Ms C owns 100% of the shares in a private company.
The company owns pre-CGT rental properties. The shares in the company were acquired as follows:
50% by Ms C when the company was set up (pre-CGT e.g. Before 20 Sep 1985)
50% transferred to Ms C from the deceased husband when he died in 2006 (he held them pre-CGT
e.g. Before 20 Sep 1985)
Ms C is considering selling the property within the company and closing the company down.
1. Would the sale of the property be EXEMPT from CGT to the company as it is a pre-CGT
asset, or does the change in ownership in 2006 cause issues?
2. If Ms C liquidate the company, Ms C presumes that there would need to be a calculation to
work out the capital gain made on redemption/disposal of the shares held by Ms C which were
transferred to her by her husband in 2006 (i.e. we would need to get a valuation of the property
at DOD of the husband to determine the cost base of shares transferred to our client).
1. A change in ‘majority underlying interests’ will not be taken to have occurred as a result of the death
of a person for Division 149 purposes.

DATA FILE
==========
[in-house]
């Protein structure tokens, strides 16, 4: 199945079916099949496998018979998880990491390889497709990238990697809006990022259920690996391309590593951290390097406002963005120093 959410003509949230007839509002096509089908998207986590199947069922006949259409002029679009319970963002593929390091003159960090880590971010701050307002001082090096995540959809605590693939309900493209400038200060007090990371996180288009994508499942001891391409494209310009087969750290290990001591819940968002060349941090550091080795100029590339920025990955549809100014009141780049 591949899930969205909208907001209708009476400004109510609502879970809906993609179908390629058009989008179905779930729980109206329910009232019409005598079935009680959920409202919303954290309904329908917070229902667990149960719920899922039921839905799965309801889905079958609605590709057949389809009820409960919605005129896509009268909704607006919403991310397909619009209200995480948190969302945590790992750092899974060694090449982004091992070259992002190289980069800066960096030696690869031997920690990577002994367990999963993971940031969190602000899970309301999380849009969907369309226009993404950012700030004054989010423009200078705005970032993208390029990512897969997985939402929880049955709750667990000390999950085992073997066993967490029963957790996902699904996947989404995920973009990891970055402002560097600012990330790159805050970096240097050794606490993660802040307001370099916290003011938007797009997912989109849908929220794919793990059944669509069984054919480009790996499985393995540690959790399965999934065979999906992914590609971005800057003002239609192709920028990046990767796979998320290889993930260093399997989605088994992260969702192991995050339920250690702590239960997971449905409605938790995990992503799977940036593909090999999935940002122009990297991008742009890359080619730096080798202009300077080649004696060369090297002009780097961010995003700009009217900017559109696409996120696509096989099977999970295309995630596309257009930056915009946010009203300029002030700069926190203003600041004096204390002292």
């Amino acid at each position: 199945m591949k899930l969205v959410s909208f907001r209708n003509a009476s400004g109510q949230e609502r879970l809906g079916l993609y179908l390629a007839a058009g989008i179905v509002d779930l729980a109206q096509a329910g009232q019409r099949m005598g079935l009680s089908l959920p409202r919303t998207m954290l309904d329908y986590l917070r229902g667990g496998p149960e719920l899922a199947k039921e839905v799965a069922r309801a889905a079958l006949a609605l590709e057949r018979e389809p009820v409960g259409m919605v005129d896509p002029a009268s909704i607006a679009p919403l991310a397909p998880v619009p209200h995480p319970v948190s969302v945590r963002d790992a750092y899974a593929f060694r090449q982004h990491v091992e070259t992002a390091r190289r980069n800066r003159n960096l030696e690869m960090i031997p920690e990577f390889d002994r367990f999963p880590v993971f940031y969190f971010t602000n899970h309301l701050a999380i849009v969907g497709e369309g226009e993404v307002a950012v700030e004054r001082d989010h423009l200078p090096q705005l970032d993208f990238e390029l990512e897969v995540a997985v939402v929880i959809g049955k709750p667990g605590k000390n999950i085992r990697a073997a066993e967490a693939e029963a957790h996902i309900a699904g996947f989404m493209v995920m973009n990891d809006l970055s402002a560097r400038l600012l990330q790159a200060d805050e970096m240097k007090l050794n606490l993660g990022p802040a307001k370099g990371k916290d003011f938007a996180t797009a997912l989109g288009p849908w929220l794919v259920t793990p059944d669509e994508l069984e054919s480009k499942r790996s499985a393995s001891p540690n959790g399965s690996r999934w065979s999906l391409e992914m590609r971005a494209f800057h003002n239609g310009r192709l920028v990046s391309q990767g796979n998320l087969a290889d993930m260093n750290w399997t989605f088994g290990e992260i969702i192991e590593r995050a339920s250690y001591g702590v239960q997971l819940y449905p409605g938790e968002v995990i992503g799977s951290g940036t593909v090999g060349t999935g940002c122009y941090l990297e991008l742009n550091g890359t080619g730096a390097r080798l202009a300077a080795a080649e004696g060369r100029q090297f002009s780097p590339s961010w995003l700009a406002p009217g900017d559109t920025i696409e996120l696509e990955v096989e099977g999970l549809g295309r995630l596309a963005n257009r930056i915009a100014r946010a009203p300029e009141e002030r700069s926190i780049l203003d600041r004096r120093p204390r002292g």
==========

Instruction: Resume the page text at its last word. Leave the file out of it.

Subsections 149-30(3) and 149-30(4) of the ITAA 1997 provide that, if an ultimate owner (new owner)
has acquired an interest in an asset because it was transferred to the new owner by way of a marriage
breakdown rollover or because of the death of a person (former owner), the ‘new owner’ is treated as
having held the underlying interest of the ‘former owner’ for the period the ‘former owner’ held them.
If the shares were transferred to the client resulting from the death of her husband, this event would
not trigger Division 149. As such, the pre-CGT asset of the company should retain its pre-CGT status
and the sale of the asset should be exempt from CGT.
2. If the shares acquired from the husband were pre-CGT shares of the husband, these shares would
be post-CGT shares in the hands of the client at a cost base equal to the market value of the shares at
the date of her husband’s death. You need to obtain a market valuation of the shares at the date of
the husband’s death for CGT purposes.